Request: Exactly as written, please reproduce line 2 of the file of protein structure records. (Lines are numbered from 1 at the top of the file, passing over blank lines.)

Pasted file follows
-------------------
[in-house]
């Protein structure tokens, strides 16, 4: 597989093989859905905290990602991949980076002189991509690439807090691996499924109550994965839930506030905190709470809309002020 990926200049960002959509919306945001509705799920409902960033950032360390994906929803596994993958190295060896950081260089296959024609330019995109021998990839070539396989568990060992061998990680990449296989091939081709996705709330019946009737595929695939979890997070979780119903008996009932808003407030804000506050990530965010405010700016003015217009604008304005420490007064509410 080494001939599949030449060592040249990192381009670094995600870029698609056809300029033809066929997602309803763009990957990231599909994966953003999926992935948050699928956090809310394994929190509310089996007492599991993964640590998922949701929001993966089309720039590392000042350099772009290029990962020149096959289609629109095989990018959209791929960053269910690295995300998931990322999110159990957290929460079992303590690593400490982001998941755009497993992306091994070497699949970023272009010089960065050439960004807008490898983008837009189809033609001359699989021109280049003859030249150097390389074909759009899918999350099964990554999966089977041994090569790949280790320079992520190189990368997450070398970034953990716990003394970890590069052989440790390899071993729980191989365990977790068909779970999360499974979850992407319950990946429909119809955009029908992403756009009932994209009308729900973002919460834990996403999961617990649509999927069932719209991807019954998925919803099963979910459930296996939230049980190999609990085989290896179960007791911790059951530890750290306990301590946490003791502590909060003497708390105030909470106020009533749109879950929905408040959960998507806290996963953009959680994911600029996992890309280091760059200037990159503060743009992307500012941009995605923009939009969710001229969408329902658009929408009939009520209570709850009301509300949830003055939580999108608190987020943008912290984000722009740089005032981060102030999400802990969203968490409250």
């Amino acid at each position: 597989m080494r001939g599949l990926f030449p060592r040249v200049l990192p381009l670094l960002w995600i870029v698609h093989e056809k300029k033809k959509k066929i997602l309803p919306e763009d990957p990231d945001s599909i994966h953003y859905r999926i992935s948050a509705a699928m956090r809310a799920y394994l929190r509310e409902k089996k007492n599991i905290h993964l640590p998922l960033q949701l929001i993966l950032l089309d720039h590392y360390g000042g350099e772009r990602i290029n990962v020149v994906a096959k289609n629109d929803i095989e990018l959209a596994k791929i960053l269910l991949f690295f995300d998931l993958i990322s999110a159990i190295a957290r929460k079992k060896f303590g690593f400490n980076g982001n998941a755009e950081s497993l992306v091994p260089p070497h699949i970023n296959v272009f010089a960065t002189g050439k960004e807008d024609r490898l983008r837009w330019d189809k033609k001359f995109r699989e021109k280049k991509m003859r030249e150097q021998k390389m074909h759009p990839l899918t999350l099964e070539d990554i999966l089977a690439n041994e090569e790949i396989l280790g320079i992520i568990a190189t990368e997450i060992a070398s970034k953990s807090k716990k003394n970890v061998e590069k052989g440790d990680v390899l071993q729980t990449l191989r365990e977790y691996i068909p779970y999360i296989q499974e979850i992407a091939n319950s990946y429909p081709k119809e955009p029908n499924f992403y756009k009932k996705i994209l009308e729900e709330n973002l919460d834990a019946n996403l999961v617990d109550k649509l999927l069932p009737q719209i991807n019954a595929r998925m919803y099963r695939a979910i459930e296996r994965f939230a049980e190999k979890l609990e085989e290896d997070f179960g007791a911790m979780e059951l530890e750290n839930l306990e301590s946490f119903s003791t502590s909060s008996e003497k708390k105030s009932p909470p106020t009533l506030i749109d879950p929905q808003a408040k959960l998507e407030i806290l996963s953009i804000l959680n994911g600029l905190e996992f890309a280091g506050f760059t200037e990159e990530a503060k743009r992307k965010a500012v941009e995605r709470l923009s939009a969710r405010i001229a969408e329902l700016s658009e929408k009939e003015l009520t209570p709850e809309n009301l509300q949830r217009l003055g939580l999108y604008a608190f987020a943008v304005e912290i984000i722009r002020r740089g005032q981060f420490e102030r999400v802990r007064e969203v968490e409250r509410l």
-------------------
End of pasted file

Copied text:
């Protein structure tokens, strides 16, 4: 597989093989859905905290990602991949980076002189991509690439807090691996499924109550994965839930506030905190709470809309002020 990926200049960002959509919306945001509705799920409902960033950032360390994906929803596994993958190295060896950081260089296959024609330019995109021998990839070539396989568990060992061998990680990449296989091939081709996705709330019946009737595929695939979890997070979780119903008996009932808003407030804000506050990530965010405010700016003015217009604008304005420490007064509410 080494001939599949030449060592040249990192381009670094995600870029698609056809300029033809066929997602309803763009990957990231599909994966953003999926992935948050699928956090809310394994929190509310089996007492599991993964640590998922949701929001993966089309720039590392000042350099772009290029990962020149096959289609629109095989990018959209791929960053269910690295995300998931990322999110159990957290929460079992303590690593400490982001998941755009497993992306091994070497699949970023272009010089960065050439960004807008490898983008837009189809033609001359699989021109280049003859030249150097390389074909759009899918999350099964990554999966089977041994090569790949280790320079992520190189990368997450070398970034953990716990003394970890590069052989440790390899071993729980191989365990977790068909779970999360499974979850992407319950990946429909119809955009029908992403756009009932994209009308729900973002919460834990996403999961617990649509999927069932719209991807019954998925919803099963979910459930296996939230049980190999609990085989290896179960007791911790059951530890750290306990301590946490003791502590909060003497708390105030909470106020009533749109879950929905408040959960998507806290996963953009959680994911600029996992890309280091760059200037990159503060743009992307500012941009995605923009939009969710001229969408329902658009929408009939009520209570709850009301509300949830003055939580999108608190987020943008912290984000722009740089005032981060102030999400802990969203968490409250």